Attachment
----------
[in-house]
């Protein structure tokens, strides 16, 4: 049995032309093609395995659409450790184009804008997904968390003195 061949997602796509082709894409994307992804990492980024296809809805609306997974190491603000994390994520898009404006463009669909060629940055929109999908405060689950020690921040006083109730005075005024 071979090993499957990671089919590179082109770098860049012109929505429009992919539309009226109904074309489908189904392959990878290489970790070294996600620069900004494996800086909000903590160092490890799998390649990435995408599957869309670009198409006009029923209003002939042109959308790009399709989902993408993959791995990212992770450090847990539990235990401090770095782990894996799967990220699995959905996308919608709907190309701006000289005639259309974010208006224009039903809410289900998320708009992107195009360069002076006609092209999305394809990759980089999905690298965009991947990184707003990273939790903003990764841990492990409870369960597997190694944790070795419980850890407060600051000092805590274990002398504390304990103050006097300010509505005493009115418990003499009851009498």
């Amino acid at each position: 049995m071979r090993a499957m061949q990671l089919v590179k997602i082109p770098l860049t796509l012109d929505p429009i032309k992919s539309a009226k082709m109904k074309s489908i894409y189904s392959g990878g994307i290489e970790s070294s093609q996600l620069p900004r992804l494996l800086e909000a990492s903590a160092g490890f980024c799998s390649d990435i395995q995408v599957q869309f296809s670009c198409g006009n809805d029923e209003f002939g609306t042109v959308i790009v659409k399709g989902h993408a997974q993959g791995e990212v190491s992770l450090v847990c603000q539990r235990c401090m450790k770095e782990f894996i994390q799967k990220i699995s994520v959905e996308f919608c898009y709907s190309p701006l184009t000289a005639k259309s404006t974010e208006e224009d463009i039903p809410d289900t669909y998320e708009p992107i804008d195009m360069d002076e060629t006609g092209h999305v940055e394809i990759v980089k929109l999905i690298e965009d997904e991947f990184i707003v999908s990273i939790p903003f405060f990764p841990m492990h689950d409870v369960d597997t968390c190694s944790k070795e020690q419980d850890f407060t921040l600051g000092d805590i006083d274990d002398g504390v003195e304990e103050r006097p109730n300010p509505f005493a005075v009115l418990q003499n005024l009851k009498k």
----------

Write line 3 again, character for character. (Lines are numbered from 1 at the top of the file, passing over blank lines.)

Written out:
């Amino acid at each position: 049995m071979r090993a499957m061949q990671l089919v590179k997602i082109p770098l860049t796509l012109d929505p429009i032309k992919s539309a009226k082709m109904k074309s489908i894409y189904s392959g990878g994307i290489e970790s070294s093609q996600l620069p900004r992804l494996l800086e909000a990492s903590a160092g490890f980024c799998s390649d990435i395995q995408v599957q869309f296809s670009c198409g006009n809805d029923e209003f002939g609306t042109v959308i790009v659409k399709g989902h993408a997974q993959g791995e990212v190491s992770l450090v847990c603000q539990r235990c401090m450790k770095e782990f894996i994390q799967k990220i699995s994520v959905e996308f919608c898009y709907s190309p701006l184009t000289a005639k259309s404006t974010e208006e224009d463009i039903p809410d289900t669909y998320e708009p992107i804008d195009m360069d002076e060629t006609g092209h999305v940055e394809i990759v980089k929109l999905i690298e965009d997904e991947f990184i707003v999908s990273i939790p903003f405060f990764p841990m492990h689950d409870v369960d597997t968390c190694s944790k070795e020690q419980d850890f407060t921040l600051g000092d805590i006083d274990d002398g504390v003195e304990e103050r006097p109730n300010p509505f005493a005075v009115l418990q003499n005024l009851k009498k």